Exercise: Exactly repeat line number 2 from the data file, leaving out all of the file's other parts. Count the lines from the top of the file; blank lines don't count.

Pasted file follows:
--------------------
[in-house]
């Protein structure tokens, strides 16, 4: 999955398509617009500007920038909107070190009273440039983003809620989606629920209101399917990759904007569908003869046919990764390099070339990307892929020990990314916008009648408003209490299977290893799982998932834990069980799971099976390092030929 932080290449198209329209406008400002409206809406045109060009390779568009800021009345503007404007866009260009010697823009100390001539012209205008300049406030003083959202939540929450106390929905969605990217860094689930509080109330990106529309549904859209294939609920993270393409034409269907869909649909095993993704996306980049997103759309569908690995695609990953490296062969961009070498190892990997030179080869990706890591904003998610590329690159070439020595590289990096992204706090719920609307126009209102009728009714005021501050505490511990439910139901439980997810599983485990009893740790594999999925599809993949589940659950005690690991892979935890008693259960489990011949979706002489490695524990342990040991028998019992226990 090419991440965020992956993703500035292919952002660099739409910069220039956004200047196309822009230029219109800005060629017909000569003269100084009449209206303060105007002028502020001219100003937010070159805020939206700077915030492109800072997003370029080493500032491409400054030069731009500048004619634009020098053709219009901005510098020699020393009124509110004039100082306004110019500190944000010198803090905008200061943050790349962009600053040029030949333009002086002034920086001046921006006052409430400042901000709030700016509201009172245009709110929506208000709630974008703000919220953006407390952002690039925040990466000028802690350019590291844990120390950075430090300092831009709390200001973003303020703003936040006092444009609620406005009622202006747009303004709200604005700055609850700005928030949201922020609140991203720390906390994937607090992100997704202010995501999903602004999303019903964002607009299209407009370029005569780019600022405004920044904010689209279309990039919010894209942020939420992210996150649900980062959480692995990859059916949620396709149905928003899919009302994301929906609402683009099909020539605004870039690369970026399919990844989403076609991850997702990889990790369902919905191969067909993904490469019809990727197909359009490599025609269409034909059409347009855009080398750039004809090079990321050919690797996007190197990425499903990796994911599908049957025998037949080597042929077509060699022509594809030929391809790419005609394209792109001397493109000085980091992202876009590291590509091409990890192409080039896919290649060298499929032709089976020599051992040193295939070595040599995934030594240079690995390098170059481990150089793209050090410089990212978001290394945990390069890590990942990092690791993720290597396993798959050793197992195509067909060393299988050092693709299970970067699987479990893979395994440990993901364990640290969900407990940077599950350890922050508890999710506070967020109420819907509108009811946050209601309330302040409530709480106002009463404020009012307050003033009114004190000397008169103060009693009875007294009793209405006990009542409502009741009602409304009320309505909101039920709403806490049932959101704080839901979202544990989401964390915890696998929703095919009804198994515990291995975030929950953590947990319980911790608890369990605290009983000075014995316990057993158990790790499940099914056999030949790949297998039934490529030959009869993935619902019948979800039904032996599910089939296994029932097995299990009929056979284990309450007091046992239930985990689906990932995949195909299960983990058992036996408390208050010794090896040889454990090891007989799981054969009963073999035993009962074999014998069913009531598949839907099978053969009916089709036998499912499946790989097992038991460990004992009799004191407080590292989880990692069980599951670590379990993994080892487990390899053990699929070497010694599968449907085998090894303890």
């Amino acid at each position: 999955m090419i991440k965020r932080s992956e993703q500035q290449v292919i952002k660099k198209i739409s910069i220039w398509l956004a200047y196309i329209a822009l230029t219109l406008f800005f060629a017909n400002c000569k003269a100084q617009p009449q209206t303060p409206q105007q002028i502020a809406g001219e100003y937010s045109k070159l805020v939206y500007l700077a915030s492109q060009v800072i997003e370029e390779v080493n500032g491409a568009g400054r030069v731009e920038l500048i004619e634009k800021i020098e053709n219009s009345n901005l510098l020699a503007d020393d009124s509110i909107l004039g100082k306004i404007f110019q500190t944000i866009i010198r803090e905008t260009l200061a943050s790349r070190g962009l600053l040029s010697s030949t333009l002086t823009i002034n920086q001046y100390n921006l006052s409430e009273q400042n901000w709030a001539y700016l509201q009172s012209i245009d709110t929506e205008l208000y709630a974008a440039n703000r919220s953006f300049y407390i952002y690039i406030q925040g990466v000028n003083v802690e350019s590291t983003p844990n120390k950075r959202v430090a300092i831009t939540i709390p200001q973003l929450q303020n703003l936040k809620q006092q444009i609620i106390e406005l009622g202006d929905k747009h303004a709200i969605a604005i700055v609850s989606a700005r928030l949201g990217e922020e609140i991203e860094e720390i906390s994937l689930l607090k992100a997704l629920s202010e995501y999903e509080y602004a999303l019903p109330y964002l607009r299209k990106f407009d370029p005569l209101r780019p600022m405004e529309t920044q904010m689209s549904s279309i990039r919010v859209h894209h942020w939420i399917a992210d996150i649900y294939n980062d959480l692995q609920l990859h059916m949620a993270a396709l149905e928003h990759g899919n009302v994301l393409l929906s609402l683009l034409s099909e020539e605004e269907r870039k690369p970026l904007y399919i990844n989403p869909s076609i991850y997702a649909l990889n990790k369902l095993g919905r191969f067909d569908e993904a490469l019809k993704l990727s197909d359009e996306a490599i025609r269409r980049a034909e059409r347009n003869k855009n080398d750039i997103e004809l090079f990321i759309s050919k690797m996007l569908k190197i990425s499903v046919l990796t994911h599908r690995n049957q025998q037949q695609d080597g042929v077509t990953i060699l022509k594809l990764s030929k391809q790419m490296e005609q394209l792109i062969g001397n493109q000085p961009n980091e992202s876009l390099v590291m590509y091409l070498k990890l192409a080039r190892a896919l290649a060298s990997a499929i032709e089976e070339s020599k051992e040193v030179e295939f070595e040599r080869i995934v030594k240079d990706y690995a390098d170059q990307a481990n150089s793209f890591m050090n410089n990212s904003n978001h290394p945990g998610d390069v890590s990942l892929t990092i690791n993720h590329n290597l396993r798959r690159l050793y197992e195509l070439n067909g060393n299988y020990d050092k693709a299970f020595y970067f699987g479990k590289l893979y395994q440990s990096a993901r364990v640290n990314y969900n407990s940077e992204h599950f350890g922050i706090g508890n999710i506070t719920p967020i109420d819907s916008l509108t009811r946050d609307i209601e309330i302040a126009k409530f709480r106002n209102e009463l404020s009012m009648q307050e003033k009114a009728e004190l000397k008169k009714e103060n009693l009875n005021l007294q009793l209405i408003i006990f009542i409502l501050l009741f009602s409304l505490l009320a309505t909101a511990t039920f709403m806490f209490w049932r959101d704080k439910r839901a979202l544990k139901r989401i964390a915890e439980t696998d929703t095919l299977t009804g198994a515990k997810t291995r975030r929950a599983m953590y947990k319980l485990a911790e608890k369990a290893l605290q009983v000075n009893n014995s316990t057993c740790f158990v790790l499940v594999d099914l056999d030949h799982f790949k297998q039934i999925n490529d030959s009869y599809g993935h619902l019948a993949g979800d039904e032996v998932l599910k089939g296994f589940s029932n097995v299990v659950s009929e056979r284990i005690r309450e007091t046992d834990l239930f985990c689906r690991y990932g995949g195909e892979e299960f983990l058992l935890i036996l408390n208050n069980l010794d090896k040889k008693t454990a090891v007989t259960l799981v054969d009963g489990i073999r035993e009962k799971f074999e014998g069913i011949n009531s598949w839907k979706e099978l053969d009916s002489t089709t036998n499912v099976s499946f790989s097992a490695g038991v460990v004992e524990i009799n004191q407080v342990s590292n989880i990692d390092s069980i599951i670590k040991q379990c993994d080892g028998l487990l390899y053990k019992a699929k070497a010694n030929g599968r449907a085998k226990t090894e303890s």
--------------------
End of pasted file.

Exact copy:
């Protein structure tokens, strides 16, 4: 999955398509617009500007920038909107070190009273440039983003809620989606629920209101399917990759904007569908003869046919990764390099070339990307892929020990990314916008009648408003209490299977290893799982998932834990069980799971099976390092030929 932080290449198209329209406008400002409206809406045109060009390779568009800021009345503007404007866009260009010697823009100390001539012209205008300049406030003083959202939540929450106390929905969605990217860094689930509080109330990106529309549904859209294939609920993270393409034409269907869909649909095993993704996306980049997103759309569908690995695609990953490296062969961009070498190892990997030179080869990706890591904003998610590329690159070439020595590289990096992204706090719920609307126009209102009728009714005021501050505490511990439910139901439980997810599983485990009893740790594999999925599809993949589940659950005690690991892979935890008693259960489990011949979706002489490695524990342990040991028998019992226990 090419991440965020992956993703500035292919952002660099739409910069220039956004200047196309822009230029219109800005060629017909000569003269100084009449209206303060105007002028502020001219100003937010070159805020939206700077915030492109800072997003370029080493500032491409400054030069731009500048004619634009020098053709219009901005510098020699020393009124509110004039100082306004110019500190944000010198803090905008200061943050790349962009600053040029030949333009002086002034920086001046921006006052409430400042901000709030700016509201009172245009709110929506208000709630974008703000919220953006407390952002690039925040990466000028802690350019590291844990120390950075430090300092831009709390200001973003303020703003936040006092444009609620406005009622202006747009303004709200604005700055609850700005928030949201922020609140991203720390906390994937607090992100997704202010995501999903602004999303019903964002607009299209407009370029005569780019600022405004920044904010689209279309990039919010894209942020939420992210996150649900980062959480692995990859059916949620396709149905928003899919009302994301929906609402683009099909020539605004870039690369970026399919990844989403076609991850997702990889990790369902919905191969067909993904490469019809990727197909359009490599025609269409034909059409347009855009080398750039004809090079990321050919690797996007190197990425499903990796994911599908049957025998037949080597042929077509060699022509594809030929391809790419005609394209792109001397493109000085980091992202876009590291590509091409990890192409080039896919290649060298499929032709089976020599051992040193295939070595040599995934030594240079690995390098170059481990150089793209050090410089990212978001290394945990390069890590990942990092690791993720290597396993798959050793197992195509067909060393299988050092693709299970970067699987479990893979395994440990993901364990640290969900407990940077599950350890922050508890999710506070967020109420819907509108009811946050209601309330302040409530709480106002009463404020009012307050003033009114004190000397008169103060009693009875007294009793209405006990009542409502009741009602409304009320309505909101039920709403806490049932959101704080839901979202544990989401964390915890696998929703095919009804198994515990291995975030929950953590947990319980911790608890369990605290009983000075014995316990057993158990790790499940099914056999030949790949297998039934490529030959009869993935619902019948979800039904032996599910089939296994029932097995299990009929056979284990309450007091046992239930985990689906990932995949195909299960983990058992036996408390208050010794090896040889454990090891007989799981054969009963073999035993009962074999014998069913009531598949839907099978053969009916089709036998499912499946790989097992038991460990004992009799004191407080590292989880990692069980599951670590379990993994080892487990390899053990699929070497010694599968449907085998090894303890």